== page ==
There were two sisters and the eldest one has to read bed-time stories to the youngest every day. Tired of her chore, one day she decided to record the stories on tape and play to her little sister every night. When she introduced the tape to her sister, the little girl refused to use it saying, "it hasn't got a lap." That is important: it is not just the story that matters, the presence and voice of the sister matters too. So is the disciples' attachment to the Lord.

A final observation that I would like to make is that devotion also takes us to sacrificial extravagance. In John's gospel (John 12:1-8) Mary anointed Jesus with a very costly perfume. The cost of it is estimated by Jesus' treasurer (Judas Iscariot) as equal to one year's wage. To save that much money a person has to work more than a year! Critics of Mary's act called it "extravagance" and "waste". Ardent love for Jesus takes us to the extreme of sacrifices and giving. Giving to the cause of the Kingdom of God should not be considered as a funding the church or mission finances but expression of our love for God. Giving must be considered as an act of devotion. There is a joy that comes from giving out of love for Jesus. Augustine's words may someway illustrate it: "Where your pleasure is there is your treasure; where your treasure is, there is your heart; where your heart is, there is your happiness." Giving thus is an act of devotion: it is delighting in the Lord!

In order to inculcate devotion in us we need to have a sense of obligation or indebtedness to Jesus. This is thus expressed in acts of devotion as experiencing his presence and an eagerness to hear voice daily in our lives. Then it may take us to acts of devotion which involves sacrifice from our side.

Friday, August 04, 2006

The Days of Antipas



"The days of Antipas" means not only a period of persecution but a period of perseverance as well. It signifies the days of believers who withstood the pressures from outside to surrender.In the church in the city of Pergamum, there were some people who remained faithful to Jesus in the days of severe persecution. Apostle John calls these days of persecution "the day of Antipas" (Rev. 2:13).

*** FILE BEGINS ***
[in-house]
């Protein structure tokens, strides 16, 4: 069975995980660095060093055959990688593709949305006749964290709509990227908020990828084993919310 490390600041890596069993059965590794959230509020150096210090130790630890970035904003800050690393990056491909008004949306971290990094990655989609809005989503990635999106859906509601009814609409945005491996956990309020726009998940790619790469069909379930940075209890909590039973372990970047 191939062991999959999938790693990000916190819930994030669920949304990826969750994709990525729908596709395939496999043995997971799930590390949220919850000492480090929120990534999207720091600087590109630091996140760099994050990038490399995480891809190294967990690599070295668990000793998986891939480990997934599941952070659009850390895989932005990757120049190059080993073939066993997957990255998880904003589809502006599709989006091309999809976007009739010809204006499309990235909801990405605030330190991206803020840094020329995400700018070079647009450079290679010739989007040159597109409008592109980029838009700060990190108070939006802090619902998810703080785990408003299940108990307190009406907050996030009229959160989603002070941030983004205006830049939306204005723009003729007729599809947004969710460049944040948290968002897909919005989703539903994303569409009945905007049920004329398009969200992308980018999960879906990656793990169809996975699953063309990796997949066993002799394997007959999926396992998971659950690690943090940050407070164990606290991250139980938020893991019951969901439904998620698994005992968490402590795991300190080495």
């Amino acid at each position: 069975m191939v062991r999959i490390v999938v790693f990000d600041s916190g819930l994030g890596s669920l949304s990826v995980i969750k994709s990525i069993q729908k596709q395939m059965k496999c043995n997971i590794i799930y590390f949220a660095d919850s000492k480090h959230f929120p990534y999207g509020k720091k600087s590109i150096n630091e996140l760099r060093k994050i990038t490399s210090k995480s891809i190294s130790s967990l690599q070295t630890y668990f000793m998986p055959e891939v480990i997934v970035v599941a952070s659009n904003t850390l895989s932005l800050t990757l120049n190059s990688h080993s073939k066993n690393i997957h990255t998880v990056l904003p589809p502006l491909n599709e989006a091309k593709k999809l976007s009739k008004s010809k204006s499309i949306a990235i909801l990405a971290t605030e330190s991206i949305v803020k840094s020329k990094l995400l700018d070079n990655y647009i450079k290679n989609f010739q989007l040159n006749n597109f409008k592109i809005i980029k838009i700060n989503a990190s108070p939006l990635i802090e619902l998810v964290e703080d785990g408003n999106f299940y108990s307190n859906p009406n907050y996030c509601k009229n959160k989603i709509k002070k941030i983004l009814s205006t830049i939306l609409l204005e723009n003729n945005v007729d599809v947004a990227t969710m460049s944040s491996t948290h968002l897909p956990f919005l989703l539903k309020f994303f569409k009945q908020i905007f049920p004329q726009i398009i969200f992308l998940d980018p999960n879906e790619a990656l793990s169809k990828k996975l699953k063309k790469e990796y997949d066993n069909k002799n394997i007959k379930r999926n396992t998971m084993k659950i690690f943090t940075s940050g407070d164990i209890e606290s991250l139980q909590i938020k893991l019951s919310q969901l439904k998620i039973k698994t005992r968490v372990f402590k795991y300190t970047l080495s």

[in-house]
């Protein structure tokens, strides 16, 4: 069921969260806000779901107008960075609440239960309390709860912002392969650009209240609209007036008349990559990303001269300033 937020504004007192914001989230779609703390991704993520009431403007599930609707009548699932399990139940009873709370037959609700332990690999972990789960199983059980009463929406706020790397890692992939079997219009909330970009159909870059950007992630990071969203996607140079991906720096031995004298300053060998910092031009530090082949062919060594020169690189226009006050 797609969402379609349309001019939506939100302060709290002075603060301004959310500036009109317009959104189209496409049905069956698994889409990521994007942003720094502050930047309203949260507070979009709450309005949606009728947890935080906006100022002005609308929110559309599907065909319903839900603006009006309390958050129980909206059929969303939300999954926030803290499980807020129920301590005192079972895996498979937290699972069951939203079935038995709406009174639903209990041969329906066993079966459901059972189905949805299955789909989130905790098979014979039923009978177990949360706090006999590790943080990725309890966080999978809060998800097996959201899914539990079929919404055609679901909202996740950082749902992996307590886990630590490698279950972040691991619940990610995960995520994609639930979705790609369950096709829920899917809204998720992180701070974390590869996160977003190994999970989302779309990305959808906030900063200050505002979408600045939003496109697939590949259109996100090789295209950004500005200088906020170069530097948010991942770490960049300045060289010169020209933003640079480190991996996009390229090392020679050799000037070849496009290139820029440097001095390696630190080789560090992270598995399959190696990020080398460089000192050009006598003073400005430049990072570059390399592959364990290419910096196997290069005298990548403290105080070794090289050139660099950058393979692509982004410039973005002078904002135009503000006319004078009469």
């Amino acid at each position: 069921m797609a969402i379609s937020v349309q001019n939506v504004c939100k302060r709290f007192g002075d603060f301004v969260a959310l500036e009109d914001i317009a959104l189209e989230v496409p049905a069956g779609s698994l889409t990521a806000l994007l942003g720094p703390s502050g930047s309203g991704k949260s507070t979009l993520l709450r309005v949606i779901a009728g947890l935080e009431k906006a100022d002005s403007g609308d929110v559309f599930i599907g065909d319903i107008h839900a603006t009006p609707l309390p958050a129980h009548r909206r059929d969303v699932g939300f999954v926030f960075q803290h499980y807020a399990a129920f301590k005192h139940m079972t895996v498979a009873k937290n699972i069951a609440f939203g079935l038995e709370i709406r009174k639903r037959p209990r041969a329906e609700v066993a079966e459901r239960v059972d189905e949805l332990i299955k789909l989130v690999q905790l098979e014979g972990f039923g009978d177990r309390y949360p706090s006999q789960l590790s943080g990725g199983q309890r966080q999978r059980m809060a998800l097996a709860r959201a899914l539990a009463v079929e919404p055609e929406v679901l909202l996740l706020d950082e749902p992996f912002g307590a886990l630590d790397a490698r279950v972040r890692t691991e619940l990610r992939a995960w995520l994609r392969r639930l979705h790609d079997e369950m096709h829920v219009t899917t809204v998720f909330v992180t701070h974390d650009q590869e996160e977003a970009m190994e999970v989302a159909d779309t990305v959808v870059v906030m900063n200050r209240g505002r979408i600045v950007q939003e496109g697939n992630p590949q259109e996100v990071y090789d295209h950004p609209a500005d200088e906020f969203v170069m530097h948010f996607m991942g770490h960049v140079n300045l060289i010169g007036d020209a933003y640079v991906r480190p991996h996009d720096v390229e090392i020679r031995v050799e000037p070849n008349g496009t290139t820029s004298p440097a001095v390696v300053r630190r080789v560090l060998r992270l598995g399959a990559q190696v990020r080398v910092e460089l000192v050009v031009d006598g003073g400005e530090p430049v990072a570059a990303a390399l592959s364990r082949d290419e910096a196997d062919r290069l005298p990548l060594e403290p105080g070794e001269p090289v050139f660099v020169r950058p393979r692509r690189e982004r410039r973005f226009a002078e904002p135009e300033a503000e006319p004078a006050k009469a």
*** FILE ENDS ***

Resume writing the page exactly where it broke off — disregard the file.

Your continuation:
The Antipas mentioned here should not be confused with Herod Antipas, the son of Herod the Great. Herod Antipas was a wicked ruler whom Jesus called "fox". He is the one who offered the head of John the Baptist on a silver platter to his daughter. He might have tried to kill Jesus and presided over Jesus' trial. However, the Antipas mentioned in Revelation 2 was the bishop of Pergamum, a pagan city in the first century AD. The name means "against all." There is a great contrast in the names--Herod was against all that was good, however, Antipas the bishop of Pergamum was against all that was bad.
Living in a pagan city and witnessing to the power of Jesus was not easy. The city of Pergamum was a center of pagan worship where sacrifices were offered to demons. That is why the Bible calls this city "... where Satan has his throne" (Rev. 2:13). An ancient writer, Simeon Metaphrastes records that the demons of this city appeared to the people there and told them that since the power of Antipas was casting them out they cannot live anymore in that city. The people approached the conservative governor of the city to restrain Antipas. However, Antipas refused to budge and had to pay a very high price of his defiance. The aged Antipas was thrown to the brazen altar alive and was roasted. His martyrdom is celebrated by some orthodox churches on April 11 every year.
Some members of the church of Pergamum "remained true" to the name of Jesus even in this difficult times. "The days of Antipas" means not only a period of persecution but a period of perseverance as well. It signifies the days of believers who withstood the pressures from outside to surrender. Believers in various parts of the world are going through persecution. We need the grace of God to turn this period of persecution to "days of Antipas", the days of those who withstand the pressure to surrender their faith.

Monday, July 24, 2006

How to Handle Offenders